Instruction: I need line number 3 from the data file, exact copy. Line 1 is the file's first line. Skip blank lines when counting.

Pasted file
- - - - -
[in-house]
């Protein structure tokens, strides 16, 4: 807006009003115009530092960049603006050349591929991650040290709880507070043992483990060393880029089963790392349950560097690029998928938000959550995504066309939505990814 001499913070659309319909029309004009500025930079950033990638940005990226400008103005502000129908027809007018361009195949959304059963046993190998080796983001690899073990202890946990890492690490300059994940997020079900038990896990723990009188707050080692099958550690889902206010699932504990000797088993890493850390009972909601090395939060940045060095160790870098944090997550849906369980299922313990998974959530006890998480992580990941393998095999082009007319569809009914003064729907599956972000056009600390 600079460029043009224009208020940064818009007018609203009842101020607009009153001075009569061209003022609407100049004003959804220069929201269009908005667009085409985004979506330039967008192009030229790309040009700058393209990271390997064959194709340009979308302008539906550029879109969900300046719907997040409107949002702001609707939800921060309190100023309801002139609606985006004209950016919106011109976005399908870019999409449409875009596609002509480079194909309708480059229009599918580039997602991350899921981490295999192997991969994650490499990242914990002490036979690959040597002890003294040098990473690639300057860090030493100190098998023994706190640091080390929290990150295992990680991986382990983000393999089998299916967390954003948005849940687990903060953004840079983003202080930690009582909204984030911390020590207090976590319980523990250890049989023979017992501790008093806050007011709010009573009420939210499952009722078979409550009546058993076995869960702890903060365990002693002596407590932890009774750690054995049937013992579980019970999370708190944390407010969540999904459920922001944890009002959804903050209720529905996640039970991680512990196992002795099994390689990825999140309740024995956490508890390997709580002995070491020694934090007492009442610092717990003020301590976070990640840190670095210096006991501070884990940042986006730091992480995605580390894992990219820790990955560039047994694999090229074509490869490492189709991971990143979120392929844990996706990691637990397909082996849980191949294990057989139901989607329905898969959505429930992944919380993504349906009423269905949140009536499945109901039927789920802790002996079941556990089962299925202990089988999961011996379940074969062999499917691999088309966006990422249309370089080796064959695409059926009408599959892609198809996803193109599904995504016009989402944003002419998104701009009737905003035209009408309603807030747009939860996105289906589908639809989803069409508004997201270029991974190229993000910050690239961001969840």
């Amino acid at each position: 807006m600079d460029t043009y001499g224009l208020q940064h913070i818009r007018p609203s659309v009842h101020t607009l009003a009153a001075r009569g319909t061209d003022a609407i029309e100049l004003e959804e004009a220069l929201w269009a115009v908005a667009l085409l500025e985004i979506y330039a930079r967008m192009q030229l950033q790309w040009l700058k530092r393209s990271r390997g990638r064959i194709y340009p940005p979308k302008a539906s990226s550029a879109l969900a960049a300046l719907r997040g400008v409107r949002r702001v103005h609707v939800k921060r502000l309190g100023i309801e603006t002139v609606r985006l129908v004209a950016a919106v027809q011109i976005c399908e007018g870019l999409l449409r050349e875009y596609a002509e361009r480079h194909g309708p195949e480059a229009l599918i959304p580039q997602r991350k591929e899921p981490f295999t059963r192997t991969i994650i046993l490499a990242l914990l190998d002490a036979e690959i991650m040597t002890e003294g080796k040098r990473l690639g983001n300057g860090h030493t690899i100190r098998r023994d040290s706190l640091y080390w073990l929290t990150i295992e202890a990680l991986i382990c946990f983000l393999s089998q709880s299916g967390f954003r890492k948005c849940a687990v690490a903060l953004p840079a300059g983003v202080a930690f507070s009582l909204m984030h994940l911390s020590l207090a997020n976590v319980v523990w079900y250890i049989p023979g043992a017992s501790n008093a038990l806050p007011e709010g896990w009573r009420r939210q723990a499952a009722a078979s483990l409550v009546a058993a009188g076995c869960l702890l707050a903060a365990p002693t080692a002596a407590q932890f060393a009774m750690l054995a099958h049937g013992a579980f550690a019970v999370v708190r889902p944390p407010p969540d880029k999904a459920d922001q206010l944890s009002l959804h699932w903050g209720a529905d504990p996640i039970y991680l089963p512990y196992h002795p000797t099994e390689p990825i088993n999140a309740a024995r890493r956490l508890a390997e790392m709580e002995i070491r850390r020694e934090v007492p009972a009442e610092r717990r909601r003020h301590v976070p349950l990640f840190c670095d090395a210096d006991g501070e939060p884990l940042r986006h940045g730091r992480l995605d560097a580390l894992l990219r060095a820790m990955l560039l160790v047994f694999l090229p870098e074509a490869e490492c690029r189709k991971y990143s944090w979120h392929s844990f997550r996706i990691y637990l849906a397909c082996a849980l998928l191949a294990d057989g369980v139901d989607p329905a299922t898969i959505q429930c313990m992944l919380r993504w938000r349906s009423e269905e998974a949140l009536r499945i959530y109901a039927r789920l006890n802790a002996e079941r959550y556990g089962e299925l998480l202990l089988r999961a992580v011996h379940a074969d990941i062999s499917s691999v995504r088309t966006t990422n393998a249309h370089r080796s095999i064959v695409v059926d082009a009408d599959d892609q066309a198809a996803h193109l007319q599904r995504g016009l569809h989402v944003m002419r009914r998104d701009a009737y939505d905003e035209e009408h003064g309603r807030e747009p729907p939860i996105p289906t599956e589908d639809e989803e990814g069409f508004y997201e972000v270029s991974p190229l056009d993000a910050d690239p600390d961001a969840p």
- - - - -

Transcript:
């Amino acid at each position: 807006m600079d460029t043009y001499g224009l208020q940064h913070i818009r007018p609203s659309v009842h101020t607009l009003a009153a001075r009569g319909t061209d003022a609407i029309e100049l004003e959804e004009a220069l929201w269009a115009v908005a667009l085409l500025e985004i979506y330039a930079r967008m192009q030229l950033q790309w040009l700058k530092r393209s990271r390997g990638r064959i194709y340009p940005p979308k302008a539906s990226s550029a879109l969900a960049a300046l719907r997040g400008v409107r949002r702001v103005h609707v939800k921060r502000l309190g100023i309801e603006t002139v609606r985006l129908v004209a950016a919106v027809q011109i976005c399908e007018g870019l999409l449409r050349e875009y596609a002509e361009r480079h194909g309708p195949e480059a229009l599918i959304p580039q997602r991350k591929e899921p981490f295999t059963r192997t991969i994650i046993l490499a990242l914990l190998d002490a036979e690959i991650m040597t002890e003294g080796k040098r990473l690639g983001n300057g860090h030493t690899i100190r098998r023994d040290s706190l640091y080390w073990l929290t990150i295992e202890a990680l991986i382990c946990f983000l393999s089998q709880s299916g967390f954003r890492k948005c849940a687990v690490a903060l953004p840079a300059g983003v202080a930690f507070s009582l909204m984030h994940l911390s020590l207090a997020n976590v319980v523990w079900y250890i049989p023979g043992a017992s501790n008093a038990l806050p007011e709010g896990w009573r009420r939210q723990a499952a009722a078979s483990l409550v009546a058993a009188g076995c869960l702890l707050a903060a365990p002693t080692a002596a407590q932890f060393a009774m750690l054995a099958h049937g013992a579980f550690a019970v999370v708190r889902p944390p407010p969540d880029k999904a459920d922001q206010l944890s009002l959804h699932w903050g209720a529905d504990p996640i039970y991680l089963p512990y196992h002795p000797t099994e390689p990825i088993n999140a309740a024995r890493r956490l508890a390997e790392m709580e002995i070491r850390r020694e934090v007492p009972a009442e610092r717990r909601r003020h301590v976070p349950l990640f840190c670095d090395a210096d006991g501070e939060p884990l940042r986006h940045g730091r992480l995605d560097a580390l894992l990219r060095a820790m990955l560039l160790v047994f694999l090229p870098e074509a490869e490492c690029r189709k991971y990143s944090w979120h392929s844990f997550r996706i990691y637990l849906a397909c082996a849980l998928l191949a294990d057989g369980v139901d989607p329905a299922t898969i959505q429930c313990m992944l919380r993504w938000r349906s009423e269905e998974a949140l009536r499945i959530y109901a039927r789920l006890n802790a002996e079941r959550y556990g089962e299925l998480l202990l089988r999961a992580v011996h379940a074969d990941i062999s499917s691999v995504r088309t966006t990422n393998a249309h370089r080796s095999i064959v695409v059926d082009a009408d599959d892609q066309a198809a996803h193109l007319q599904r995504g016009l569809h989402v944003m002419r009914r998104d701009a009737y939505d905003e035209e009408h003064g309603r807030e747009p729907p939860i996105p289906t599956e589908d639809e989803e990814g069409f508004y997201e972000v270029s991974p190229l056009d993000a910050d690239p600390d961001a969840p």